I stepped onto the treadmill and situated myself and the small amount of  accoutrement I had along with me and activated the conveyer.  Two minutes walking at 3.0 miles per hour (K said, “That’s how fast I run!”  But to be fair, I have several inches in leg length on her) two minutes walking at 3.5 miles per  hour and then I bumped it up to 4.0 miles per hour.

In the early days of my treadmill walking experience I would sometimes walk as much as 4.5 miles per hour, huffing and puffing my way through my prescribed program.  I was determined that I would not run.  “I’m not a runner” I told myself repeatedly.  “I don’t like the way it feels.  I get shin splints.  I get side stitches.  I’m too fat and I don’t like the jiggle that goes with running.  I’m not a runner.”

There’s a sensation that comes over me when I hit the 4.0 mark.  I’m not sure if I can make this make sense, but the best way to “verbalize” it is this.  “This is too fast to be walking.  It doesn’t feel good.  It doesn’t feel controlled.  I  should be doing something different.”  A couple months ago, I figured out  what it was my body was telling me.  It’s true that 4.0 is no good.  My body doesn’t want to do 4.0.  It’s too fast to walk.  But, my body wasn’t telling me  to slow down.  It was telling me to get over my fears, get over my  embarrassment and run!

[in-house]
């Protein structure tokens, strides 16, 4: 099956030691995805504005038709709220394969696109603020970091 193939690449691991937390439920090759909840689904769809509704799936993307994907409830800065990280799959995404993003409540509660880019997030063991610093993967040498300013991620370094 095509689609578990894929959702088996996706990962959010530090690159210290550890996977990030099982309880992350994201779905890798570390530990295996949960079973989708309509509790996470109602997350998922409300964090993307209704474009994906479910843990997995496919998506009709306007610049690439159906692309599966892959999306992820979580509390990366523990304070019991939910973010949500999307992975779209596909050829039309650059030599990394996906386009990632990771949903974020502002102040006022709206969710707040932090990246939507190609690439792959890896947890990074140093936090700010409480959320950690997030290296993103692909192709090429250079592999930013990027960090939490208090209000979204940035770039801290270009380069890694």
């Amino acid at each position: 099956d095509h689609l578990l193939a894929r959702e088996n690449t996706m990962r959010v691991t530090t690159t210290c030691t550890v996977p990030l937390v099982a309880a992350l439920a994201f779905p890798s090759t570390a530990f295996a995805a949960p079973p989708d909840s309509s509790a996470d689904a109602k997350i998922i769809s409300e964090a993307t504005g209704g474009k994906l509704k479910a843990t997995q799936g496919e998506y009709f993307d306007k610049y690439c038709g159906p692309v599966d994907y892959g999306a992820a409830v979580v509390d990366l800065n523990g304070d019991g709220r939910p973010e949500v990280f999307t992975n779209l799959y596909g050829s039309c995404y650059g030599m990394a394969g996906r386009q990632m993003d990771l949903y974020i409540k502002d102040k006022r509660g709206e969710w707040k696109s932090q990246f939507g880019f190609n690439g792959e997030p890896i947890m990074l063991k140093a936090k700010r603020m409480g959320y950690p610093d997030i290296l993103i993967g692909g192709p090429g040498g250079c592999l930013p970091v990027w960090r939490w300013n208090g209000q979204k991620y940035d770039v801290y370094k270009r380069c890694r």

So I did.

This morning, after 5 minutes of warming up, I pumped the treadmill up to 5.0 miles per hour (let’s not get crazy people!) and I ran.  I’ve heard runners, or at least people who run, talk about getting “into a zone.”  I’m not going to say I was “in a zone”, mostly ‘cause I’m not cheesy (sorry Terri!) 🙂 but something did happen.  I was breathing easily, I was keeping my stride  steady, I was looking straight ahead and reading the captioning on the  morning news program on the TV ahead of me (enough with the freakin’  Super bowl already!) and I ran.  No side stitches.  No shin splints.  No pain in my knees (at least not till later). Nothing.  I ran for nineteen and a half minutes.  That’s the longest I’ve ever run without a rest, in the whole history of ever.  And honestly?  It was awesome!!!

When my run was over, I stretched a little more and headed home to shower and dress for work.  When it was all said and done, I still arrived at work at  9:15, which is actually somewhat early for me (I’m shooting for sometime in  the 8:00 hour, but whatever).  I still have my session with the trainer at 6:00 in which I have no doubt my ass will be kicked, but that’s a good thing.  I plan on doing the same thing tomorrow morning and going back tomorrow  evening for yoga.

Now is where we come to the sticky part.  My first inclination is to tell you,  my faithful readers, that I “hope” I can stick to this.  Because I’m afraid of making a declaration that I might then, not stick to.  But I have definitely  learned something in these past few months.  Losing weight, becoming a  physically active person, being dedicated and determined to being healthy and staying active and fit (even when it’s not fun) is definitely something you choose to do.  You have to make a conscious decision to make these changes.  I didn’t just trip and fall into the gym on October 31st.  I made a  decision and drove there.  I walked in deliberately and met with a  membership counselor.  Going to the gym, every time I have gone hasn’t been a mistake, hasn’t been an accident.  It has been a decision, a  determination that I made that I’m going to do this thing, this thing that’s  good for me, for me!